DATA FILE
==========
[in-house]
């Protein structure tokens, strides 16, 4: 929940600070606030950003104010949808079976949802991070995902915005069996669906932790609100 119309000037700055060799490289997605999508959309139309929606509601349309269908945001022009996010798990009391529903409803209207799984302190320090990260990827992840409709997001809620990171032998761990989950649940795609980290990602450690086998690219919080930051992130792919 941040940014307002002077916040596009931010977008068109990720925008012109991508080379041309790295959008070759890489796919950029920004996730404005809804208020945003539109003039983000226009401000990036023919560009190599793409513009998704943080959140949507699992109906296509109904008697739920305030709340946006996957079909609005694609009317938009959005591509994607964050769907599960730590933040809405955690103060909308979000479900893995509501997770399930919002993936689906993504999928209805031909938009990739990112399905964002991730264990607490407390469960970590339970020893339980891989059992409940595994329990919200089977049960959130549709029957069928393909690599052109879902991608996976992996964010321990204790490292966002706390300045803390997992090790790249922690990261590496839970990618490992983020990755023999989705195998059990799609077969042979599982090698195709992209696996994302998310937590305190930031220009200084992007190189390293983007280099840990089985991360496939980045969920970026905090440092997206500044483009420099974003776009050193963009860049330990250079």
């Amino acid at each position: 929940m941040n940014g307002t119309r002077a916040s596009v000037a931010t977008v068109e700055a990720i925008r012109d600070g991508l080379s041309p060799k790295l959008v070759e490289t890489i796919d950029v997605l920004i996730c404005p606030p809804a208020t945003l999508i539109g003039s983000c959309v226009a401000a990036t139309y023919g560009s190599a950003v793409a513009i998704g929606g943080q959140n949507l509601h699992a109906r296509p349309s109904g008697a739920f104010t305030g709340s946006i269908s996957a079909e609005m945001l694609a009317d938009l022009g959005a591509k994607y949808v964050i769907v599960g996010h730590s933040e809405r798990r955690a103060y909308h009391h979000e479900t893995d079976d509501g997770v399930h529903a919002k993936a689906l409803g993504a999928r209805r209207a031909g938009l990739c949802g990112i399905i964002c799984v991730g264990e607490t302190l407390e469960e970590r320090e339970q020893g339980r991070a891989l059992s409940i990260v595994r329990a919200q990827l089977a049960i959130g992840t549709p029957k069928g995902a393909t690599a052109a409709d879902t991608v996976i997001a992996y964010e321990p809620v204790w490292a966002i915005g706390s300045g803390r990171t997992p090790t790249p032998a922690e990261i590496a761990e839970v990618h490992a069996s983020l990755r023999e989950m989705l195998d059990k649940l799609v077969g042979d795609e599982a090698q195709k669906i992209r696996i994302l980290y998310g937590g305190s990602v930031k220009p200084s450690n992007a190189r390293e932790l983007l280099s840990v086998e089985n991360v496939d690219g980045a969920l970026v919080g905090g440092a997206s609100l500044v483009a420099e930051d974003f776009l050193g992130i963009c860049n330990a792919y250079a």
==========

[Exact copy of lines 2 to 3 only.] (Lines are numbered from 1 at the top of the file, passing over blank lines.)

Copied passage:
């Protein structure tokens, strides 16, 4: 929940600070606030950003104010949808079976949802991070995902915005069996669906932790609100 119309000037700055060799490289997605999508959309139309929606509601349309269908945001022009996010798990009391529903409803209207799984302190320090990260990827992840409709997001809620990171032998761990989950649940795609980290990602450690086998690219919080930051992130792919 941040940014307002002077916040596009931010977008068109990720925008012109991508080379041309790295959008070759890489796919950029920004996730404005809804208020945003539109003039983000226009401000990036023919560009190599793409513009998704943080959140949507699992109906296509109904008697739920305030709340946006996957079909609005694609009317938009959005591509994607964050769907599960730590933040809405955690103060909308979000479900893995509501997770399930919002993936689906993504999928209805031909938009990739990112399905964002991730264990607490407390469960970590339970020893339980891989059992409940595994329990919200089977049960959130549709029957069928393909690599052109879902991608996976992996964010321990204790490292966002706390300045803390997992090790790249922690990261590496839970990618490992983020990755023999989705195998059990799609077969042979599982090698195709992209696996994302998310937590305190930031220009200084992007190189390293983007280099840990089985991360496939980045969920970026905090440092997206500044483009420099974003776009050193963009860049330990250079």
């Amino acid at each position: 929940m941040n940014g307002t119309r002077a916040s596009v000037a931010t977008v068109e700055a990720i925008r012109d600070g991508l080379s041309p060799k790295l959008v070759e490289t890489i796919d950029v997605l920004i996730c404005p606030p809804a208020t945003l999508i539109g003039s983000c959309v226009a401000a990036t139309y023919g560009s190599a950003v793409a513009i998704g929606g943080q959140n949507l509601h699992a109906r296509p349309s109904g008697a739920f104010t305030g709340s946006i269908s996957a079909e609005m945001l694609a009317d938009l022009g959005a591509k994607y949808v964050i769907v599960g996010h730590s933040e809405r798990r955690a103060y909308h009391h979000e479900t893995d079976d509501g997770v399930h529903a919002k993936a689906l409803g993504a999928r209805r209207a031909g938009l990739c949802g990112i399905i964002c799984v991730g264990e607490t302190l407390e469960e970590r320090e339970q020893g339980r991070a891989l059992s409940i990260v595994r329990a919200q990827l089977a049960i959130g992840t549709p029957k069928g995902a393909t690599a052109a409709d879902t991608v996976i997001a992996y964010e321990p809620v204790w490292a966002i915005g706390s300045g803390r990171t997992p090790t790249p032998a922690e990261i590496a761990e839970v990618h490992a069996s983020l990755r023999e989950m989705l195998d059990k649940l799609v077969g042979d795609e599982a090698q195709k669906i992209r696996i994302l980290y998310g937590g305190s990602v930031k220009p200084s450690n992007a190189r390293e932790l983007l280099s840990v086998e089985n991360v496939d690219g980045a969920l970026v919080g905090g440092a997206s609100l500044v483009a420099e930051d974003f776009l050193g992130i963009c860049n330990a792919y250079a």